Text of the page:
Forum: Ruby rescue and principle of least surprise

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Fbb4d027695dfdf76bf448b15d7e306a?d=identicon&s=25 matt neuburg (Guest)
on 2009-02-17 05:22
(Received via mailing list)
It came as a big surprise to me when I discovered that this code:

begin
  # do stuff
rescue
  # do rescue stuff
end

...could fail to catch exceptions thrown in the "do stuff" section. A
bare "rescue" looks to me like it ought to mean: catch every exception.
Instead it turns out to mean: catch a certain subset of exceptions. It
doesn't catch LoadError, it doesn't catch SyntaxError, etc. etc.

Of course now I know better (and I commonly write "rescue Exception"),
but it still feels wrong, especially in view of the "principle of least
surprise". And I see by a quick Google search that people regard this as
an annoying "gotcha". Is it worth proposing an actual change in the
language - that the default rescue be Exception instead of
StandardError? m.
8f6f95c4bd64d5f10dfddfdcd03c19d6?d=identicon&s=25 Rick Denatale (rdenatale)
on 2009-02-17 14:13
(Received via mailing list)
On Mon, Feb 16, 2009 at 11:21 PM, matt neuburg <matt@tidbits.com> wrote:

> Instead it turns out to mean: catch a certain subset of exceptions. It
> doesn't catch LoadError, it doesn't catch SyntaxError, etc. etc.
>
> Of course now I know better (and I commonly write "rescue Exception"),
> but it still feels wrong, especially in view of the "principle of least
> surprise". And I see by a quick Google search that people regard this as
> an annoying "gotcha". Is it worth proposing an actual change in the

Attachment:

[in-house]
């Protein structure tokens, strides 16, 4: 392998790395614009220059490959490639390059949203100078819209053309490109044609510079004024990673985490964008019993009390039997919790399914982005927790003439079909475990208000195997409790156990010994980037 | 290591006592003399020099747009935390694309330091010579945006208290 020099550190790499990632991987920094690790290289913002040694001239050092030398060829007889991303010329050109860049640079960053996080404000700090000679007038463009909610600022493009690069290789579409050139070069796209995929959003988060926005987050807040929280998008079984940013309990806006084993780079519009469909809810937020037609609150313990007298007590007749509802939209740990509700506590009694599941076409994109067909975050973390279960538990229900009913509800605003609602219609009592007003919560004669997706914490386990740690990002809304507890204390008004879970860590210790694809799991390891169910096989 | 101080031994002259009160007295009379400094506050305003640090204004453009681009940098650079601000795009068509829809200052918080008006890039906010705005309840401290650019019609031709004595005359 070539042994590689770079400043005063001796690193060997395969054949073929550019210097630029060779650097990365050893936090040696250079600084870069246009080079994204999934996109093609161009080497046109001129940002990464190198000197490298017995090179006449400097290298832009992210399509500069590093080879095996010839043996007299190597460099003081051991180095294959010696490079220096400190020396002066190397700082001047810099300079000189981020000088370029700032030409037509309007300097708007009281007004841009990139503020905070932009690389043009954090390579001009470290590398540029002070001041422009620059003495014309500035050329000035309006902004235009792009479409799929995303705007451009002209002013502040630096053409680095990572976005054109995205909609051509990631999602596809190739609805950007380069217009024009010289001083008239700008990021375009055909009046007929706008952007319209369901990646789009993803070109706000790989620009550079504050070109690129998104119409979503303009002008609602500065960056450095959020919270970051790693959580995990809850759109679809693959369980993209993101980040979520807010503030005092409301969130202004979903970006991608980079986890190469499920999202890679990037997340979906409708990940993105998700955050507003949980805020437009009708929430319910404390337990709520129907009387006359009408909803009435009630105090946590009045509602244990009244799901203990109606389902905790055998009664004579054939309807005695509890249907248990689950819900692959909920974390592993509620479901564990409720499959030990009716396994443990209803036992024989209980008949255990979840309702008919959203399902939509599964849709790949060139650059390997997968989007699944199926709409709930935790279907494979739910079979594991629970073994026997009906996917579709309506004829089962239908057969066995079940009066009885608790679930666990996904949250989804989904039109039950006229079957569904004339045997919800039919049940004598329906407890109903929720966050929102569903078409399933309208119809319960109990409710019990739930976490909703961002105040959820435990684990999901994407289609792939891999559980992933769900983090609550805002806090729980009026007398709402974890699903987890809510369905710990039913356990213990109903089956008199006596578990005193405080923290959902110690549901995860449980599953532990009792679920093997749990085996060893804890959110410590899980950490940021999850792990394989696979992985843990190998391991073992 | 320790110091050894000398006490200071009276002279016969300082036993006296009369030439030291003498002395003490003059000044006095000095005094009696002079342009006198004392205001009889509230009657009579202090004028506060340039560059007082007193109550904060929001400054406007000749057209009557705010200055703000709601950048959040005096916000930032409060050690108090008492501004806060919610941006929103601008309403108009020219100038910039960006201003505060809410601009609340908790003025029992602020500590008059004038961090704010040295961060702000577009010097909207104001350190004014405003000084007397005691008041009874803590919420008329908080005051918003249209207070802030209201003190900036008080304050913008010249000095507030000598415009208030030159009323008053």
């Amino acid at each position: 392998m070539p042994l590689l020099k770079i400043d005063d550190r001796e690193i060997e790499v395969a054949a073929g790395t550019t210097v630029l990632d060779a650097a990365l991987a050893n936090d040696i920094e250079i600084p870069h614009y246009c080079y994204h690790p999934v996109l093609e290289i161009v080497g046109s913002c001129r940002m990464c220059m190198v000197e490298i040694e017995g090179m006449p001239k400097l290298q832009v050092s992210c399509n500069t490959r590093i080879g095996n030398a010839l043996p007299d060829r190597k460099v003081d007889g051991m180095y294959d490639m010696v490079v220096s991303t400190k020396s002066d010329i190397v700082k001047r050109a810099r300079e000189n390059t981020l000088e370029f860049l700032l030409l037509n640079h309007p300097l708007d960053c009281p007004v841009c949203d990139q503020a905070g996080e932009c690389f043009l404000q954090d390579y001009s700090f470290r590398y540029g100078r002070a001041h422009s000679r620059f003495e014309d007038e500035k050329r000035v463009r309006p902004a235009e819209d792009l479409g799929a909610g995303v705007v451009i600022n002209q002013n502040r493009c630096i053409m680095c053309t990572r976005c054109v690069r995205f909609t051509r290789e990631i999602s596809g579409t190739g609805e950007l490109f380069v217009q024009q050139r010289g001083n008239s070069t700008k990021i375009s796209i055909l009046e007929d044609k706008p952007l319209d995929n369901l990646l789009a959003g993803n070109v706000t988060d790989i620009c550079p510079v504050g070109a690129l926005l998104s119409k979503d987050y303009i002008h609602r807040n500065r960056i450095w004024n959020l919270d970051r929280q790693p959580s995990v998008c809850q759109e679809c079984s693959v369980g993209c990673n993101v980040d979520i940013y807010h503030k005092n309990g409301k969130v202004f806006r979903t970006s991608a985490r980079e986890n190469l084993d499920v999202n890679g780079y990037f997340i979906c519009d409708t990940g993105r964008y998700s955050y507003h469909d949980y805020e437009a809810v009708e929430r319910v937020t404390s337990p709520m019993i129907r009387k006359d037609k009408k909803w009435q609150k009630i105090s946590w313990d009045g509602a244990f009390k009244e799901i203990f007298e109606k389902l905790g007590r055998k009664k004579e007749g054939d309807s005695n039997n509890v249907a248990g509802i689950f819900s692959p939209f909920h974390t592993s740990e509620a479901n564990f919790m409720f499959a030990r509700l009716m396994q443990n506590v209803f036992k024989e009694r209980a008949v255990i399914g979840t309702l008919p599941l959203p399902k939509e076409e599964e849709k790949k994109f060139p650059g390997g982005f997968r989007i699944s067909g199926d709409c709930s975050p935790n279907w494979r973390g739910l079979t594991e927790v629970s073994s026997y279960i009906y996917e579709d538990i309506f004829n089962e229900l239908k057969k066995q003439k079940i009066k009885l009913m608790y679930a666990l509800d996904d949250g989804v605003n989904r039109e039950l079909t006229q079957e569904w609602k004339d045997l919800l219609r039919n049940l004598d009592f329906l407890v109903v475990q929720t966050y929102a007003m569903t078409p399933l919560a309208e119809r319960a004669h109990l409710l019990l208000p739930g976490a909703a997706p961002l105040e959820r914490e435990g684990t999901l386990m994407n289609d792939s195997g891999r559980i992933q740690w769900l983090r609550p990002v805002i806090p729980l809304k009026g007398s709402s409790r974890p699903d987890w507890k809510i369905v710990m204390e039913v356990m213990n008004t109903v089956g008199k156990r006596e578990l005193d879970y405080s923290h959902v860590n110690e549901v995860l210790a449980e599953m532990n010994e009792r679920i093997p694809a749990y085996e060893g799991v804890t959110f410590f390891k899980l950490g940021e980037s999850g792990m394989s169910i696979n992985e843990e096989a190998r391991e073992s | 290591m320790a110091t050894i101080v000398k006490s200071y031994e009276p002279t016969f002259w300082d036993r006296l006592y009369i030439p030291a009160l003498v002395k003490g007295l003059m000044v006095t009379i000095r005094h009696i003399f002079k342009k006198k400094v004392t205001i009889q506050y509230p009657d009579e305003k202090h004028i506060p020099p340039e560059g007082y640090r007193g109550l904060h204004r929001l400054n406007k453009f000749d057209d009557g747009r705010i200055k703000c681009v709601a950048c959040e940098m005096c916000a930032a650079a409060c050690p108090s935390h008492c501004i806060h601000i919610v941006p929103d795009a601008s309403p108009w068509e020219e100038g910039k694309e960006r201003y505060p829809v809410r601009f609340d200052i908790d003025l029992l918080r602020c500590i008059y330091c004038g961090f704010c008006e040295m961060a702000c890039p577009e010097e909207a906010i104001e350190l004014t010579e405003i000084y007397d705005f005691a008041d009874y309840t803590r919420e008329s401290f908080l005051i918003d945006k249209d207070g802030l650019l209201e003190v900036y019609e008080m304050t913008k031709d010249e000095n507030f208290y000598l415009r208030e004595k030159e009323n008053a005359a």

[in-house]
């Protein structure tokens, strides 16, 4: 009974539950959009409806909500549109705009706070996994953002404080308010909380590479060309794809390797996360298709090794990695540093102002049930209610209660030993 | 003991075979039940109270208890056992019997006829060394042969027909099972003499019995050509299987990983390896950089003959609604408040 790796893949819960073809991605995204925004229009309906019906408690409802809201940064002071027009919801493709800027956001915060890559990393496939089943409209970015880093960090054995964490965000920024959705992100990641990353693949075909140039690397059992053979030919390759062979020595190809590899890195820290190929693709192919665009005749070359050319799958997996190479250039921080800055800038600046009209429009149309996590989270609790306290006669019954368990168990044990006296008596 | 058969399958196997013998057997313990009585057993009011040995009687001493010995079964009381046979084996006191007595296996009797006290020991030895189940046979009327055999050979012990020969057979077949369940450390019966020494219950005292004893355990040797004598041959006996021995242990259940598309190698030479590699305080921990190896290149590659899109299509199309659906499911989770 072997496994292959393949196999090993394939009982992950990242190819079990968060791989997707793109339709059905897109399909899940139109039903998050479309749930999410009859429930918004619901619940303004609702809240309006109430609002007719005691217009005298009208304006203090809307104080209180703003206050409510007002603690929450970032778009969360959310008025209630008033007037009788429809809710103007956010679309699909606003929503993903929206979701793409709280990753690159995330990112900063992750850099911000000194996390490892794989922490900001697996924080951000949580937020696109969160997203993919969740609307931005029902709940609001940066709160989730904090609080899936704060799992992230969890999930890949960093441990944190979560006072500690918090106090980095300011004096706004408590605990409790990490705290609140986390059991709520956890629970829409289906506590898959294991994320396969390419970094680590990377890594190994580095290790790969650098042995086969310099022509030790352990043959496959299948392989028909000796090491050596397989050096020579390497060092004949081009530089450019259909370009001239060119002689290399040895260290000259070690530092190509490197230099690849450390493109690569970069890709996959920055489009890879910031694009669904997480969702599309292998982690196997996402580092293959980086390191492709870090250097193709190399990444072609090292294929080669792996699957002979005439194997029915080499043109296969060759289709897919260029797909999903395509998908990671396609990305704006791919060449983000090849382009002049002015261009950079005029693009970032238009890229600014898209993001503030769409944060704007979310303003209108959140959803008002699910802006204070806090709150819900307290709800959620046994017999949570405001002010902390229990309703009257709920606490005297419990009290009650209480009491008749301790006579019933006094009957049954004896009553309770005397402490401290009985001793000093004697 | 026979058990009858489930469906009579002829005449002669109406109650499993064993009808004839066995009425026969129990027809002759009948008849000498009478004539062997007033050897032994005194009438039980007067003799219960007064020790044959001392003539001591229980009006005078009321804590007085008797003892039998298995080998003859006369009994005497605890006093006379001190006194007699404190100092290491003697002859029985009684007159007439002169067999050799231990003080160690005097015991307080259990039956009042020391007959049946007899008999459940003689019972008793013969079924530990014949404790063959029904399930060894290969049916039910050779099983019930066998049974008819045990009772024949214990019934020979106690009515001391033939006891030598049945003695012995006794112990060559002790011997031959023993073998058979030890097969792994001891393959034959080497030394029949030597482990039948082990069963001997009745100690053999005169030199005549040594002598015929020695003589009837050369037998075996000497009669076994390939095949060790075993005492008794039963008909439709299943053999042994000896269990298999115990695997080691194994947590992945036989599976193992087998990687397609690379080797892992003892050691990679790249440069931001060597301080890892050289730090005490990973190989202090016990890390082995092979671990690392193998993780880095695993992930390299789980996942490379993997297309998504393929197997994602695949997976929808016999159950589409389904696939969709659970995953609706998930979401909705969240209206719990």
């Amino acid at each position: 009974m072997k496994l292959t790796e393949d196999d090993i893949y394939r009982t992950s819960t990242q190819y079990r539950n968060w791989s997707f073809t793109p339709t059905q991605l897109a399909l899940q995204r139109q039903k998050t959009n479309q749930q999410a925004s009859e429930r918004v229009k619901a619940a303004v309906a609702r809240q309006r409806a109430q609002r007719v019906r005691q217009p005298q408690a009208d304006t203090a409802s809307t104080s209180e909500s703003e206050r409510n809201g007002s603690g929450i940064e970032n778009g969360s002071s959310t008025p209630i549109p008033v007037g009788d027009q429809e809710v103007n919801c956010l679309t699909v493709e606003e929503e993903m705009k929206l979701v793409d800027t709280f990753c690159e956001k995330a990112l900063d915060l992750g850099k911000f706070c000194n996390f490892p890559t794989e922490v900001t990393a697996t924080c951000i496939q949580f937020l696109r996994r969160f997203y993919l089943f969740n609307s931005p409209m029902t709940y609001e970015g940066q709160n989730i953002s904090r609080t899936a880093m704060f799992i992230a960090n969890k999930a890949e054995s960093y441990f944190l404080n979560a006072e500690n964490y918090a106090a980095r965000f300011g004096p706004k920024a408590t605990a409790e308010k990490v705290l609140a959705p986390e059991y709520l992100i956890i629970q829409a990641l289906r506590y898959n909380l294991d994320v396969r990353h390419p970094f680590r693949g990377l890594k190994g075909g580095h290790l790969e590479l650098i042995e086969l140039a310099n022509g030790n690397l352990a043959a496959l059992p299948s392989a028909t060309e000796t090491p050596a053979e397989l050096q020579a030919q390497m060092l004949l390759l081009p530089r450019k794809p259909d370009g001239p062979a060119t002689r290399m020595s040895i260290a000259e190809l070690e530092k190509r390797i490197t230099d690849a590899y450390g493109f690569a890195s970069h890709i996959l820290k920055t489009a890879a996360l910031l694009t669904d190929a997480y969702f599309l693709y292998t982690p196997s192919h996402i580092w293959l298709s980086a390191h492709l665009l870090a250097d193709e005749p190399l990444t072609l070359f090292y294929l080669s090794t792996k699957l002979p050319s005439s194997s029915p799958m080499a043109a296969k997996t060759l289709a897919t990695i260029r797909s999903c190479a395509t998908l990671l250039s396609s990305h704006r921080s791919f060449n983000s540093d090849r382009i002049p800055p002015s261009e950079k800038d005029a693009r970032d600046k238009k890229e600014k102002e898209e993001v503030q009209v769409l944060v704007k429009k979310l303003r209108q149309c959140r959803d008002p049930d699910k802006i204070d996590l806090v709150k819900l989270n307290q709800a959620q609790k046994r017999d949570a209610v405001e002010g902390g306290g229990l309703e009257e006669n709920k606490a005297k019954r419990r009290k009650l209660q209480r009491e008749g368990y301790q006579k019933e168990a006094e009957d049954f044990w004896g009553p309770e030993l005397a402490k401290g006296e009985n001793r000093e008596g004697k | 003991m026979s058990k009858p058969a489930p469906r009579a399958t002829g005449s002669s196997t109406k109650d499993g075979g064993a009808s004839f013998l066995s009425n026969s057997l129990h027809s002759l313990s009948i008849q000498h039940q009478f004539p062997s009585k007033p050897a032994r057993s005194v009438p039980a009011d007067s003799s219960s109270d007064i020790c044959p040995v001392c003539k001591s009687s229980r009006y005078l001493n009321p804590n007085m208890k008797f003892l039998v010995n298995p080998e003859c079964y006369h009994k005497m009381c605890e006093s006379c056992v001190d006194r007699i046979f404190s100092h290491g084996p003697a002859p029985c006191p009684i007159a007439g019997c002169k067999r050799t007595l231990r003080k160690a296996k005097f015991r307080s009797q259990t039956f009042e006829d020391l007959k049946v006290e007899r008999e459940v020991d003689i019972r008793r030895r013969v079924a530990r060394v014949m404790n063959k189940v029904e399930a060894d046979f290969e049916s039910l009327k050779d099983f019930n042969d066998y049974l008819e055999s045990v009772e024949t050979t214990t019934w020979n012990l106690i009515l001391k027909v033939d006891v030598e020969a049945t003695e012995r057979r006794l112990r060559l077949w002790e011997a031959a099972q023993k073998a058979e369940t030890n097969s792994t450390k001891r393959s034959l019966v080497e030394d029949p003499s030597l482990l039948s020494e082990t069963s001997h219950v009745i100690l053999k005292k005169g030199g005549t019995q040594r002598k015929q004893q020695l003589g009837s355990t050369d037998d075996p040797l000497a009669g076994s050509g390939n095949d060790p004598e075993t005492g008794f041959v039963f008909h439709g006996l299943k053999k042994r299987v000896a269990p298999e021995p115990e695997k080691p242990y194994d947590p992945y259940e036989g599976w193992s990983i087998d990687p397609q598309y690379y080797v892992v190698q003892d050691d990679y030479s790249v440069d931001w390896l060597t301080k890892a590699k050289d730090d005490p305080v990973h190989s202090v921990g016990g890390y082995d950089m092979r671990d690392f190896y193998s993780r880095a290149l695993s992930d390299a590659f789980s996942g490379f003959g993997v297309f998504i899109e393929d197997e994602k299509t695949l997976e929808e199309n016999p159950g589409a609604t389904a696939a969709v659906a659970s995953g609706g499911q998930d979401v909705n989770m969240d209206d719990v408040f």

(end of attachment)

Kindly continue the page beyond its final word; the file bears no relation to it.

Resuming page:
> language - that the default rescue be Exception instead of
> StandardError? m.
>

No, I don't think so.  The distinction between StandardErrors and the
others
is carefully thought out, and makes sense.

Exceptions which are not StandardErrors representation situations which
are
normally not handled by a 'normal' Ruby program, either because it's
usually
better to handle it the standard way (e.g. a SignalException because
someone
issued a kill command, or a SystemExit exception), or difficult for the
program to recover from (e.g. ScriptErrors, and NoMemoryErrors).

The fact that you can explicitly rescue these exceptional exceptions
means
that you don't HAVE to let them be handled in the standard way, but you
still have to carefully consider how that rescue clause needs to be
written.

Also, if feel the need to rescue one or more of these low level
Exceptions,
I  it's usually wise to rescue them specifically rather than rescuing
Exception in general.

--
Rick DeNatale

Blog: http://talklikeaduck.denhaven2.com/
Twitter: http://twitter.com/RickDeNatale
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